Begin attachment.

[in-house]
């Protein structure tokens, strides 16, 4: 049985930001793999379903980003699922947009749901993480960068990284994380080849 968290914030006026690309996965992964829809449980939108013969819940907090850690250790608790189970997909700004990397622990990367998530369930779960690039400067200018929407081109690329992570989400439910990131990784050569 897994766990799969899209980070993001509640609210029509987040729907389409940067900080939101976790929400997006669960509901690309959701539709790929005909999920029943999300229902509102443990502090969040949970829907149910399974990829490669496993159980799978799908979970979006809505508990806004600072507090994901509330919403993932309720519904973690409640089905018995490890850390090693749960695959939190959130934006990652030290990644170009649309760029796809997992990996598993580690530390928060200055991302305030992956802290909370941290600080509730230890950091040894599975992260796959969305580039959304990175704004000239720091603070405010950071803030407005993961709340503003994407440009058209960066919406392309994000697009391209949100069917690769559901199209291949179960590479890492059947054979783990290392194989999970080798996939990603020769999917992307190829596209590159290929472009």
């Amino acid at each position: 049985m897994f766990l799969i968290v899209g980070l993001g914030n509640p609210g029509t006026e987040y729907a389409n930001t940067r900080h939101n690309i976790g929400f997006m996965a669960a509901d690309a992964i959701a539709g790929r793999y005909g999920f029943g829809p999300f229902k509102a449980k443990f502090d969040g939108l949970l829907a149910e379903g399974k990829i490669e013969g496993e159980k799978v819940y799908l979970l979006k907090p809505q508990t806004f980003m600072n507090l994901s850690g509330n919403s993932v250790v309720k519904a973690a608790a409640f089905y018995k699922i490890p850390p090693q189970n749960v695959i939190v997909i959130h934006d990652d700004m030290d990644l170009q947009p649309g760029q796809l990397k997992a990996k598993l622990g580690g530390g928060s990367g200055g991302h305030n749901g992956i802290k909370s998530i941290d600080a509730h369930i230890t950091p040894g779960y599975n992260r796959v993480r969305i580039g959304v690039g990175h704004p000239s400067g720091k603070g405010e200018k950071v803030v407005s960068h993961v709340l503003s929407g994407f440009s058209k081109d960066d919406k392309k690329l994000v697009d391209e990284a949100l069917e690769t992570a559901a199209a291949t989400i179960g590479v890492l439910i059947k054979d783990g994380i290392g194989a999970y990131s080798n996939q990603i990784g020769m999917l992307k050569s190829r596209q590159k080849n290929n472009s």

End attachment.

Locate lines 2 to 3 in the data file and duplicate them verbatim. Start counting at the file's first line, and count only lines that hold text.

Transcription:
């Protein structure tokens, strides 16, 4: 049985930001793999379903980003699922947009749901993480960068990284994380080849 968290914030006026690309996965992964829809449980939108013969819940907090850690250790608790189970997909700004990397622990990367998530369930779960690039400067200018929407081109690329992570989400439910990131990784050569 897994766990799969899209980070993001509640609210029509987040729907389409940067900080939101976790929400997006669960509901690309959701539709790929005909999920029943999300229902509102443990502090969040949970829907149910399974990829490669496993159980799978799908979970979006809505508990806004600072507090994901509330919403993932309720519904973690409640089905018995490890850390090693749960695959939190959130934006990652030290990644170009649309760029796809997992990996598993580690530390928060200055991302305030992956802290909370941290600080509730230890950091040894599975992260796959969305580039959304990175704004000239720091603070405010950071803030407005993961709340503003994407440009058209960066919406392309994000697009391209949100069917690769559901199209291949179960590479890492059947054979783990290392194989999970080798996939990603020769999917992307190829596209590159290929472009």
């Amino acid at each position: 049985m897994f766990l799969i968290v899209g980070l993001g914030n509640p609210g029509t006026e987040y729907a389409n930001t940067r900080h939101n690309i976790g929400f997006m996965a669960a509901d690309a992964i959701a539709g790929r793999y005909g999920f029943g829809p999300f229902k509102a449980k443990f502090d969040g939108l949970l829907a149910e379903g399974k990829i490669e013969g496993e159980k799978v819940y799908l979970l979006k907090p809505q508990t806004f980003m600072n507090l994901s850690g509330n919403s993932v250790v309720k519904a973690a608790a409640f089905y018995k699922i490890p850390p090693q189970n749960v695959i939190v997909i959130h934006d990652d700004m030290d990644l170009q947009p649309g760029q796809l990397k997992a990996k598993l622990g580690g530390g928060s990367g200055g991302h305030n749901g992956i802290k909370s998530i941290d600080a509730h369930i230890t950091p040894g779960y599975n992260r796959v993480r969305i580039g959304v690039g990175h704004p000239s400067g720091k603070g405010e200018k950071v803030v407005s960068h993961v709340l503003s929407g994407f440009s058209k081109d960066d919406k392309k690329l994000v697009d391209e990284a949100l069917e690769t992570a559901a199209a291949t989400i179960g590479v890492l439910i059947k054979d783990g994380i290392g194989a999970y990131s080798n996939q990603i990784g020769m999917l992307k050569s190829r596209q590159k080849n290929n472009s």